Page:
In Civil Disobedience, Thoreau (who in his youth enthusiastically supported the act of war and violence perpetrated by the state) develops a more pacifist and anti-statist viewpoint. Thoreau critiques the unjustness of the state and was particularly horrified by the US government's participation in slavery. In this text, Thoreau spreads the idea that government in itself is inherently harmful and therefore this cannot be reconciled through things such as the adoption of democracy. The state has been created by man and has no real legitimacy except that it is supported by those who hold power, individuals must not feel obliged to follow the government when they are endowed with their own sense of morality which they should follow instead.

    Leo Tolstoy, The Kingdom of God is Within You, 1894

    Leo Tolstoy was a Russian Christian Anarchist who promoted anti-statism and non-violence through the use of the teachings in the Bible. In his book, Tolstoy envisions a stateless society in which love was the organising principle. According to Tolstoy violence was promoted and encouraged by the state through acts of war. As a Christina Tolstoy denounces the use of all violence even the defensive uses of violence and therefore the state must also be rejected as it was a promoter of violence.

    Marx and Engels - The Communist Manifesto

    The Communist Manifesto is arguable one of the most well-known texts in political studies. Whilst Karl Marx and Friedrich Engels are not anti-statist in the anarchist sense. Engels and Marx are opposed to the capitalist state and seek a working-class revolution in order to rid society of the oppressions of capitalism. In this text, Marx and Engel set forth the end goal of communism as well as outline the history of society that has serves to establish the inequality that persists today. According to Marx and Engels, the class struggles that exist in the capitalist society will birth a revolution (led by the working class) in which society will radically be restructured in line with communist ideals.

    Anti-statism - Key takeaways

    • Anti-Statism is a fundamental principle in anarchism.
    • Anarchism rejects the state because it is hierarchical, coercive and corrupts human nature.
    • The state interferes with human nature and does not allow humans to express their true nature.
    • Anarchists promote direct action in order to reject the state.
    • Elements of anti-statism appear in other political ideologies, including Libertarianism, which advocates for as small a role for the state as possible.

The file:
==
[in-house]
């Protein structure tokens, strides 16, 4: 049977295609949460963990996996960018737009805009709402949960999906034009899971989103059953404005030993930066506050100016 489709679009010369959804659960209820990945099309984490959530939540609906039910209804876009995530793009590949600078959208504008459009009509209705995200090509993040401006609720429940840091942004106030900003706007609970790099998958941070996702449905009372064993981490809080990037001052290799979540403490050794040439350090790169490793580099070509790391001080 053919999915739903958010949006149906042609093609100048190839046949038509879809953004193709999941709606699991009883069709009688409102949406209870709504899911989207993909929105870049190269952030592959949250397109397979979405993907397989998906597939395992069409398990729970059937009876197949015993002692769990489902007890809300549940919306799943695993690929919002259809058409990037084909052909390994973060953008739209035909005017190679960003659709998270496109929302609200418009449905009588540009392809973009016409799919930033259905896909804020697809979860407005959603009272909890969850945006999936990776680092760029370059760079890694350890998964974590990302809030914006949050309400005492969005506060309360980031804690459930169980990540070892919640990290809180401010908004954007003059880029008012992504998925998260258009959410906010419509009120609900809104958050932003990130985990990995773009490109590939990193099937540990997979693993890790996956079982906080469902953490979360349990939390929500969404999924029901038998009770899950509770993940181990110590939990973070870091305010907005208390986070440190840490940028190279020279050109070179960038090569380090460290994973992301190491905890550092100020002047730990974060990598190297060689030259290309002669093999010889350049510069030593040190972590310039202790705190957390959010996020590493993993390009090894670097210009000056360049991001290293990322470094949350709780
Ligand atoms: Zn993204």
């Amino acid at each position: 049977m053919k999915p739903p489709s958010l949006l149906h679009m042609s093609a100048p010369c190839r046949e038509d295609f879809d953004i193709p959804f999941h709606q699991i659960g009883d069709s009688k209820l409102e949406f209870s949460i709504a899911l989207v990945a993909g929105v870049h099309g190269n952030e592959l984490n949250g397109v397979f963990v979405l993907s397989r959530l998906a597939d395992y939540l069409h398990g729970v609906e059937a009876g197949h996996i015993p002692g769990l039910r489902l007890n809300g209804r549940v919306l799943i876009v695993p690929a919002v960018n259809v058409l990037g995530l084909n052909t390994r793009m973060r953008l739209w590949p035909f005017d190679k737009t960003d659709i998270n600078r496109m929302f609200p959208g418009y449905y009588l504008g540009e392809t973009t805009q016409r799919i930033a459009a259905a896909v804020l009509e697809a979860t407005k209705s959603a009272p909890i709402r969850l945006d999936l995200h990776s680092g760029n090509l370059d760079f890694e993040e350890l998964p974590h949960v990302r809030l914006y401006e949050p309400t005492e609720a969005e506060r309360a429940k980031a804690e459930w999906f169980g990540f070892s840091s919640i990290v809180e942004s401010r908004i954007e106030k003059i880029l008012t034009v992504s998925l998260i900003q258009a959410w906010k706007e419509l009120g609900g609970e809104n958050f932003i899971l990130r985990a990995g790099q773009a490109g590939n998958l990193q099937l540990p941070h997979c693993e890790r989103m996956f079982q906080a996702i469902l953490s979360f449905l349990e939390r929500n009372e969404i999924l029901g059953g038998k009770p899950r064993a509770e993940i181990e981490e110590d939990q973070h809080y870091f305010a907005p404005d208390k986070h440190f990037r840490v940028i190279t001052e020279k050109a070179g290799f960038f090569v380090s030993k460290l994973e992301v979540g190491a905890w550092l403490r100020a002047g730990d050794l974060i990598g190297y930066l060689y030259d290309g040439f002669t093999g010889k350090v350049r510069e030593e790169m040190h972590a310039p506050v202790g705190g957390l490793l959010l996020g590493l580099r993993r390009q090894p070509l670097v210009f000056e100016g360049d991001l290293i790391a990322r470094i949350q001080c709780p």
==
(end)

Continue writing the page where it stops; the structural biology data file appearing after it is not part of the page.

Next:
• Emerging revolution refers to the construction of parallel institutions in order to reject state-run institutions.

    References

    1. Fig. 1 Benjamin D. Maxham - Henry David Thoreau Restored greyscale straightened (https://commons.wikimedia.org/wiki/File:Benjamin_D._Maxham_-_Henry_David_Thoreau_-_Restored_-_greyscale_-_straightened.jpg) by Benjamin D Maxham (https://www.wikidata.org/wiki/Q34874385) licensed by CC01.0 (https://creativecommons.org/publicdomain/zero/1.0/)
    2. Fig. 2 Stop the State (https://commons.wikimedia.org/wiki/File:Stop-the-state.jpg) by A.Person ( https://www.blogger.com/profile/14858522475099087945) licensed by CC0 1.0 (https://creativecommons.org/publicdomain/zero/1.0/)
    Anti-statism Anti-statism
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    Frequently Asked Questions about Anti-statism

     What is anti-statism?

     Anti-statism refers to any social, economic, or political philosophy that rejects the state. 

    What does it mean to be Anti-state?

    Anti-statism refers to any social, economic, or political philosophy that rejects the state. An anti-statist can be described as an individual who is opposed to state interference in their personal, social, and economic life.

    What is an example of anti-statism?

    All forms of anarchism take anti-statism as their starting point, and so all anarchists are anti-statists. Emerging revolutions are an example of anti-statism. Emerging revolution refers to the construction of parallel institutions in order to reject state-run institutions.

    What are the features of anti-statism?

    Anti-statism can take many different forms, but the key feature of anti-statism is a rejection of the presence and interference of the state in any social, economic or political matter.